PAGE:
Tuna, you’ve got competition: Ties to the sea inspire a plant-based cook
I regularly find myself getting asked by friends and acquaintances, “What exactly is Norwegian food? What is a typical dish?” This is not easily answered, because Norwegian food differs depending upon the part of the country. Norway is a large country, despite its tiny population of five million people. It is divided by large mountains, fjords, valleys, and rivers. There seem to be a million national dishes, regional specialties, and favorite meals, which I could probably spend a lifetime writing about (and hopefully will!). That aside, one common food in every part of Norway is seafood.
I’m from a small town called Sykkylven, which is situated in a region called Møre og Romsdal in the northwestern part of Norway. The west coast is mostly known for its enormous fjords and waterfalls. From the Norse times, “Møre” meant “The land by the ocean,” and the food—and life in general—is widely influenced by this location. A large number of the region’s inhabitants live on islands and are dependent on ferries to travel to the mainland. Many people here grew up in a family of fishermen. My own grandfather owned a herring factory in the 1930s, and a couple of my uncles and cousins were—or still are—fishermen. One of my uncles tragically died while at sea, so my family has close ties to the ocean (both good and bad) and the fishing industry that is so prevalent in this part of Norway.
Because the area is separated by islands and the ocean, our cuisine is very diverse, and each household has its specialty. Fish naturally dominates, because of our large coastline. Preparations vary widely, from fish soups to dumplings, gratins, and fish cakes. Utilization of innards and fish heads, fish eggs, and even the bones are typical in many dishes. Fish is smoked, prepared in lye (lutefisk, anyone?), grilled, baked, pickled or dried—every type of fish, and every part of each one is used and eaten. Typically, most people will think about the famous Norwegian smoked salmon, and while we certainly produce our fair share of this, Norwegian coastal cuisine is so much more.
When I turned vegan about two years ago, I scratched my head and wondered, “What foods will I write about now?” I thought surely everyone will expect me to write about smoked salmon, pickled herring, bacalao, and cod since I had a Norwegian food blog. How on earth could I veganize any dish that contains fish? Lucky for me, vegans are very crafty and have pretty much turned every animal-based dish into a plant-based one by now—and with much success.
For this article I wanted to make a dish that Americans are familiar with, and that is also simple and quick to make; namely the popular tuna fish sandwich. This is my gourmet version of this popular American meal. The vehicle will be a sprouted grain bread. I like Ezekiel bread, an awesome tasting, healthy bread found in the freezer in health food stores throughout the country. The bread contains different types of sprouted grains and legumes and is kept in the freezer because, unlike the super-processed breads you find on shelves, it contains no preservatives and will go bad if you keep it out (like normal food should). The sandwich will be filled with mashed chickpeas (substitute for tuna), fresh dill and dill pickles, celery, tomato, and lettuce, and accented with a delicious vegan mayonnaise. (I like Just Mayo. If you are skeptical, don’t be; my very picky omnivore husband now only buys this mayo after I introduced him to it. He loves it and honestly couldn’t tell the difference between this and regular mayonnaise made from egg yolk—he preferred the vegan version!) The “fish” taste in the sandwich will come from crumbled nori flakes—nori is a seaweed growing off the coast of Japan and is mostly known here in the U.S. as a wrapper for sushi. If you can’t find nori, you can also use dulse or other seaweed flakes.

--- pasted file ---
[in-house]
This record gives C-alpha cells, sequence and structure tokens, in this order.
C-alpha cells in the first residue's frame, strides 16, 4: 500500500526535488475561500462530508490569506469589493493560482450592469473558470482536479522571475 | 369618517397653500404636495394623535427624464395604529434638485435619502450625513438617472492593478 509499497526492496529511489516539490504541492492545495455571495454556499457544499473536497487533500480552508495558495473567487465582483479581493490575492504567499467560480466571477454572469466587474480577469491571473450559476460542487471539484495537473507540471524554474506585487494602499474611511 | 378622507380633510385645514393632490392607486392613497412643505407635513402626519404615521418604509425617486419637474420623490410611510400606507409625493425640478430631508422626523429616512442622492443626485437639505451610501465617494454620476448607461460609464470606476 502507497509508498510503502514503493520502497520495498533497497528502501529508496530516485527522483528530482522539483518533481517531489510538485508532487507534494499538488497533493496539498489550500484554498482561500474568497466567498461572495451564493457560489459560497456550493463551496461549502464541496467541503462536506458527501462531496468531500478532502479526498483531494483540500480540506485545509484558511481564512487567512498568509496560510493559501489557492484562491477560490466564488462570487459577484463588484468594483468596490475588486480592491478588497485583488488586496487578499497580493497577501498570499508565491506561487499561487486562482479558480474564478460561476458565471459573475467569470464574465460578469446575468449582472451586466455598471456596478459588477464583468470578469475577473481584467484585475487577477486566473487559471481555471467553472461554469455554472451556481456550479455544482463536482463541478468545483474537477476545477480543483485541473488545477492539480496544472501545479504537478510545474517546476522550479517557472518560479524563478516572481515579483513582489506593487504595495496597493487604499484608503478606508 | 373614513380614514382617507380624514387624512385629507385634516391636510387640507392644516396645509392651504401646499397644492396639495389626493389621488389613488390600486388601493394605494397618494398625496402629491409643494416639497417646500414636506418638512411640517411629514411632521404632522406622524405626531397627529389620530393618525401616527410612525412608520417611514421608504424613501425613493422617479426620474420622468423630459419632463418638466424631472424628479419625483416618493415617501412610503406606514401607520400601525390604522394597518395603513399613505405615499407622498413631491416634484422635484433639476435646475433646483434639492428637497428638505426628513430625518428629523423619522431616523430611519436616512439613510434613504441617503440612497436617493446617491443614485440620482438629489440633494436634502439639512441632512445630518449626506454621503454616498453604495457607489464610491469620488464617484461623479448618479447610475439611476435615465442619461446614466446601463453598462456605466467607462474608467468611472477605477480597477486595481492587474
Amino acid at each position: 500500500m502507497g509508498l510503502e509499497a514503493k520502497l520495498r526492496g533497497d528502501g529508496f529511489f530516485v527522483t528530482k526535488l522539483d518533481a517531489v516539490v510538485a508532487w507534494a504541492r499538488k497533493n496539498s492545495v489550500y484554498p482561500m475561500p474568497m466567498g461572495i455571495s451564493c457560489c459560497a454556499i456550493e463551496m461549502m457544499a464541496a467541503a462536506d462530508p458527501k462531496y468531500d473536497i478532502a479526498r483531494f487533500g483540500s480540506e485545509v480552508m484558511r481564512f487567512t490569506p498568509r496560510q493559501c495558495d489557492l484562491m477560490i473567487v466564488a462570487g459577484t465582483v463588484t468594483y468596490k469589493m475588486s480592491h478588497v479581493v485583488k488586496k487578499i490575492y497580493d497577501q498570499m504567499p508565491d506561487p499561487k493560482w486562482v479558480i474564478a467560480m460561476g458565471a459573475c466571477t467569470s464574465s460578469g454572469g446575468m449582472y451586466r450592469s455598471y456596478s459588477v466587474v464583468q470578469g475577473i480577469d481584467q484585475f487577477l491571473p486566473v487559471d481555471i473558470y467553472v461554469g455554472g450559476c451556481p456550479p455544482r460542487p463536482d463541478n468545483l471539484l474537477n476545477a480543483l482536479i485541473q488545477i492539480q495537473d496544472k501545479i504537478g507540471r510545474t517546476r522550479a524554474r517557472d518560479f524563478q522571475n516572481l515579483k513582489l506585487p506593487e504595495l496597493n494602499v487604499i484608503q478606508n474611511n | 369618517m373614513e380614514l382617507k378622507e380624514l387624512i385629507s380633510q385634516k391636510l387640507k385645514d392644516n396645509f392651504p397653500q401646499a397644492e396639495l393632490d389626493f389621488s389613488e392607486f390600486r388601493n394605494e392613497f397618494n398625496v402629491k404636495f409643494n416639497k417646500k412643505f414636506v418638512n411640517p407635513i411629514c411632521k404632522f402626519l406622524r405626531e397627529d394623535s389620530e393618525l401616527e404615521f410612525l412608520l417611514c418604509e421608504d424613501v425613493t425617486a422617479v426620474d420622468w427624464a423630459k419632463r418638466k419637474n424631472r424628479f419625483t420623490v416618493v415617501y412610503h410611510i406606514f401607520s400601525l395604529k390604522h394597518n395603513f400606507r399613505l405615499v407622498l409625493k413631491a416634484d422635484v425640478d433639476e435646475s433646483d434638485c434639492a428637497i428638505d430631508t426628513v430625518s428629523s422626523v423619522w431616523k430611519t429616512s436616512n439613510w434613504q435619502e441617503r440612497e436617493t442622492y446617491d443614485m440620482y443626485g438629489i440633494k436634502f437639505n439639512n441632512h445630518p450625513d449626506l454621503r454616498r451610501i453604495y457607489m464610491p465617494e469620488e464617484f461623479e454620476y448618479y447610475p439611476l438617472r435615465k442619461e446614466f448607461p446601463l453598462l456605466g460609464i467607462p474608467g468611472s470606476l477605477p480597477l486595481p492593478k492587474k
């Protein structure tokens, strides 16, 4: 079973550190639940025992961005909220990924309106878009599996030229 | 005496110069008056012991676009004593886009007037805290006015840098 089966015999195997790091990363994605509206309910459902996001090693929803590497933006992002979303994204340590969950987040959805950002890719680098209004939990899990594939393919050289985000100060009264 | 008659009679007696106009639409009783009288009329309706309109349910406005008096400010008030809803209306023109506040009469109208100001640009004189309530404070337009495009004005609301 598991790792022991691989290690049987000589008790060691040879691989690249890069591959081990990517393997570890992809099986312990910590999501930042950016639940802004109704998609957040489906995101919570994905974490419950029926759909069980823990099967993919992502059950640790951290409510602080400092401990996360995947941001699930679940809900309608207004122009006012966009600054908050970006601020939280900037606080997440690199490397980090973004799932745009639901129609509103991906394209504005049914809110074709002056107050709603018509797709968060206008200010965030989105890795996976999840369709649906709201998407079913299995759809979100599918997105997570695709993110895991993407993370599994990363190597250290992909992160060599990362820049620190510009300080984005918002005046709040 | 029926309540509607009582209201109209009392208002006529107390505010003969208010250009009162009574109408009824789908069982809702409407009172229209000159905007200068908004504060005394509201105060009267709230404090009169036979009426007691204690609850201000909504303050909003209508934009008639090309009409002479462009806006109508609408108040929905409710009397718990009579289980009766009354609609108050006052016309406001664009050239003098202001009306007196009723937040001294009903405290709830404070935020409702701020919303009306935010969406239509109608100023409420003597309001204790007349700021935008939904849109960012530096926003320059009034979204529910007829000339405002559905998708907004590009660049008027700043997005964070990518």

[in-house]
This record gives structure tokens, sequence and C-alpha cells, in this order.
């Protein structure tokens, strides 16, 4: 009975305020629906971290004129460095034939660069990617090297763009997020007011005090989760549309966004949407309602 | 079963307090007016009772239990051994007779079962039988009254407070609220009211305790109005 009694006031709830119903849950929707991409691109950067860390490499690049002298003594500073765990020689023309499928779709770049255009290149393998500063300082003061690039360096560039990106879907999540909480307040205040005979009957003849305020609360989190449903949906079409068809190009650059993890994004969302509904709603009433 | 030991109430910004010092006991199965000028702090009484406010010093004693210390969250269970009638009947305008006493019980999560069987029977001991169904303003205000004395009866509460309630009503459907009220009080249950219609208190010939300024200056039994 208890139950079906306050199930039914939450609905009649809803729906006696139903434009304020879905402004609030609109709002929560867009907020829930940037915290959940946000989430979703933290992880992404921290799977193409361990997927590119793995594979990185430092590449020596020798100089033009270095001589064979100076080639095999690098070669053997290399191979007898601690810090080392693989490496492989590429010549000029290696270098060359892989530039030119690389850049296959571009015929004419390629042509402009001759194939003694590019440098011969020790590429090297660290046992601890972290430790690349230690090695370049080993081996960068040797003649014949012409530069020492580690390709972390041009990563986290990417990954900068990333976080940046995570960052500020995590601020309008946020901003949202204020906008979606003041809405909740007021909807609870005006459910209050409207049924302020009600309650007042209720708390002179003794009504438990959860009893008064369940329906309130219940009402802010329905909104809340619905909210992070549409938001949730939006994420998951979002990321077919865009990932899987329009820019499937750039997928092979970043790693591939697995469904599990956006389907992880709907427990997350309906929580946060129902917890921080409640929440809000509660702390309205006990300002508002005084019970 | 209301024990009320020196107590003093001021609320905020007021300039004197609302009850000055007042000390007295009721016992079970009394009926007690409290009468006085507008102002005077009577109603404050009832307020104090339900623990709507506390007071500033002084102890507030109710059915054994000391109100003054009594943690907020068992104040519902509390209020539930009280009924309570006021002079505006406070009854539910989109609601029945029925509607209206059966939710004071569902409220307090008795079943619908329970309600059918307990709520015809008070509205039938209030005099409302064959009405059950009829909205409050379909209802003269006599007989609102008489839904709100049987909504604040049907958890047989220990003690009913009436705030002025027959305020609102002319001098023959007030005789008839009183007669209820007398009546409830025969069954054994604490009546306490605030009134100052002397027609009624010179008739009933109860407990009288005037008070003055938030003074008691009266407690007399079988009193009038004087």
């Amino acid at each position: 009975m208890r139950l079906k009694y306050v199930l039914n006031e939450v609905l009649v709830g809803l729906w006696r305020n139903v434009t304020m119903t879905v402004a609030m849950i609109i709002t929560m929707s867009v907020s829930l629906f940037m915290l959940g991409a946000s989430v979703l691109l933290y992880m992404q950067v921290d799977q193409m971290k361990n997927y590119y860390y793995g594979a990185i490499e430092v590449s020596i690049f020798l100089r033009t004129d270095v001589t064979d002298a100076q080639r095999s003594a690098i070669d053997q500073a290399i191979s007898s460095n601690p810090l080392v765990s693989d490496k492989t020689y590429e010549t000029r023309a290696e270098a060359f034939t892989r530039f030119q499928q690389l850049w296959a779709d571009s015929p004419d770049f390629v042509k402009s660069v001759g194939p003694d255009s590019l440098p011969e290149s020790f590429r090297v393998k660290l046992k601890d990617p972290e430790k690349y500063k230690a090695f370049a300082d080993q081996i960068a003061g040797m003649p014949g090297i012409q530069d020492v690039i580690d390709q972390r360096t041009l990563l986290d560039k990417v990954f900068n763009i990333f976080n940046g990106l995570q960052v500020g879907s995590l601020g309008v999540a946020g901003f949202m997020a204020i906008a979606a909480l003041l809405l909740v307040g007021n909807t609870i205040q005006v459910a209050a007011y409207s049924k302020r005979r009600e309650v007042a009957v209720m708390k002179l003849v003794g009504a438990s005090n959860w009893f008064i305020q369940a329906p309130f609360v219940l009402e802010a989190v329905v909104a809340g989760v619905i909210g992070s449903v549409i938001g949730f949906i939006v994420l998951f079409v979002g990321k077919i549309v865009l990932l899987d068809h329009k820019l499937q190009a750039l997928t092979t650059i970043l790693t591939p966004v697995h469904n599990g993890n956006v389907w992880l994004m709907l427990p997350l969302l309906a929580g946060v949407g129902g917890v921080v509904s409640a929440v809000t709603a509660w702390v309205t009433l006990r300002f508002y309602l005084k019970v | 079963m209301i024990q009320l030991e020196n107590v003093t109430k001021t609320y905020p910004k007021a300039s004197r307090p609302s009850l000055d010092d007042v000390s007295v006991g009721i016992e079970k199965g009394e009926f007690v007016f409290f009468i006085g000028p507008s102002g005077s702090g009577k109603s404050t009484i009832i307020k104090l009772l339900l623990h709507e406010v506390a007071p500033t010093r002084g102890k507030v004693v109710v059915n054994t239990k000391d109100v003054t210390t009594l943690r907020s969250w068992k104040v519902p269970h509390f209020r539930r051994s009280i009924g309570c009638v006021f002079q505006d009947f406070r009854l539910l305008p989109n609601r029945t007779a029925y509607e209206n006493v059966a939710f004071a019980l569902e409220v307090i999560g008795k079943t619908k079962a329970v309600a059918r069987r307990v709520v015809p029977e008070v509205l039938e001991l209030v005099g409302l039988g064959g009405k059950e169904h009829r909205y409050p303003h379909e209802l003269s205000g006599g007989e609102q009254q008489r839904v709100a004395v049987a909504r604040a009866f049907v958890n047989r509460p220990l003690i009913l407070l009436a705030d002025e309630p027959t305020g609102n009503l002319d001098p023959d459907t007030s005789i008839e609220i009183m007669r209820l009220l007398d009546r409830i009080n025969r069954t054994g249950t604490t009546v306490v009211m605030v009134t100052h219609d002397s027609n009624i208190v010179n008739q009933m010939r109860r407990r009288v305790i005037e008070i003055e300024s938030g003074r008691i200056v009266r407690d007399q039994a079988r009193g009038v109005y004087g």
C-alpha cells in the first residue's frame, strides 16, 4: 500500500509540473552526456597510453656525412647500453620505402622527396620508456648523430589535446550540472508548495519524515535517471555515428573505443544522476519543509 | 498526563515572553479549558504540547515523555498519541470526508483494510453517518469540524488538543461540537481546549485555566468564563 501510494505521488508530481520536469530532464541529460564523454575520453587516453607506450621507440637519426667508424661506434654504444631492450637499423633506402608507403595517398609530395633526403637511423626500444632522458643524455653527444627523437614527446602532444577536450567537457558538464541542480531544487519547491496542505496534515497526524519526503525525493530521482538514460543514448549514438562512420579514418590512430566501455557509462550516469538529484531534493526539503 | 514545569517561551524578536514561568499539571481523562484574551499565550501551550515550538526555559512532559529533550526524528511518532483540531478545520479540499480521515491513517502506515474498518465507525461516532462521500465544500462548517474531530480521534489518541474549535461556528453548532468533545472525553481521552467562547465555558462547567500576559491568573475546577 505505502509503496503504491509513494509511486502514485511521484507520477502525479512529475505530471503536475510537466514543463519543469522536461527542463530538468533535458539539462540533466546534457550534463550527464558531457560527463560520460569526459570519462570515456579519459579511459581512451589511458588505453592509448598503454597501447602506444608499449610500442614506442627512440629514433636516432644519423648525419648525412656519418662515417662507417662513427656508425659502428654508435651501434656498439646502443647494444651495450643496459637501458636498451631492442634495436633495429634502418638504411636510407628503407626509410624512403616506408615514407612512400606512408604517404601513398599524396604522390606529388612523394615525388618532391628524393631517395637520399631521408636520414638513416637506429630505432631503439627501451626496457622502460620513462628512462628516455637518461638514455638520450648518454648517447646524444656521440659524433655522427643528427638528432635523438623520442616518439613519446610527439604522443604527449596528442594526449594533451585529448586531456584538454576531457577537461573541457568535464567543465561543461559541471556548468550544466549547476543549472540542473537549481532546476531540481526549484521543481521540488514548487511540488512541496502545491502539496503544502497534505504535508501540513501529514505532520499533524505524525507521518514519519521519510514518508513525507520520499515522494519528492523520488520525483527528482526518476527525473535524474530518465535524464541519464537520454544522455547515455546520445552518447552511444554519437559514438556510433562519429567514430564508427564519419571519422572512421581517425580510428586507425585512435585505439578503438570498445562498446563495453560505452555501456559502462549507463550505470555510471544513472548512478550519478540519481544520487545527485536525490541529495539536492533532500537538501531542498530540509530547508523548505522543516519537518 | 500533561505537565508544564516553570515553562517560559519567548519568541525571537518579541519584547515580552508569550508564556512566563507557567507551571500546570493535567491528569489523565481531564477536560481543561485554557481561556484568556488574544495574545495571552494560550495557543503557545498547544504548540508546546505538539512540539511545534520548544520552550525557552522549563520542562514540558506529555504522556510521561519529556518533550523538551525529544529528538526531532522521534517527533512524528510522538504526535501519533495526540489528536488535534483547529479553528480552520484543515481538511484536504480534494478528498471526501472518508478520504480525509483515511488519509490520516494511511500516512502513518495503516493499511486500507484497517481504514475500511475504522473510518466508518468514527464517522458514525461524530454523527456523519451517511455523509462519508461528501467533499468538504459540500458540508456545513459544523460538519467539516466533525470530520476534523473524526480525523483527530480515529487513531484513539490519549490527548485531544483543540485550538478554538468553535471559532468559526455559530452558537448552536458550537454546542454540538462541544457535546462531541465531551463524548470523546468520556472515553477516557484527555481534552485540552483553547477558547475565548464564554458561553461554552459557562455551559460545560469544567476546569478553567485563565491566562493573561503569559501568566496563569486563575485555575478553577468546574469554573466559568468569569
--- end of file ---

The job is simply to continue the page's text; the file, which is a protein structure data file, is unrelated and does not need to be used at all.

Delicious with a wonderful crunchy texture, this has a bright taste due to the fresh lemon juice, dill, and tangy dill pickles. I find this sandwich much lighter than the original, yet with all the familiar flavors. Even if you don’t love tuna, I suggest trying this! No fish were harmed in the making of this dish and there’s no need to worry about fish breath after devouring this tasty remake! Enjoy!
Chickpea “tuna salad” sandwich
1 15-oz. can chickpeas, rinsed and drained
juice of 1 lemon
1/4 cup vegan mayonnaise
1 tbsp. whole grain or regular Dijon mustard
1/2 cup finely chopped red onion
1/2 cup chopped celery
1/4 cup dill pickles, sliced
2 tsps. crushed nori flakes (or other seaweed flakes)
pinch of chili powder (optional)
salt and pepper to taste
fresh tomato slices
6-8 slices sprouted grain bread
Place chickpeas in a bowl and mash them up with the back of a fork. I like to leave some chunks for texture. Mix in all the ingredients except lettuce, tomato, and bread and let sit for about 30 minutes to let the flavors blend in.
Lay out two pieces of bread, place a romaine lettuce on top with a slice of tomato, spoon a generous amount of the chickpea mixture on top, and divide in half.
Sunny Gandara has over 15 years experience in marketing and PR, both in the music and beverage industry. In 2008 she founded her own company, Fork and Glass, a food and wine event and consulting company, located in the Hudson Valley of New York. She now focuses on education, giving seminars and classes to private and corporate groups. Sunny, a native of Norway, is a professionally trained cook and holds a diploma in Wines & Spirits from the WSET.
This article originally appeared in the June 19, 2015, issue of the Norwegian American Weekly.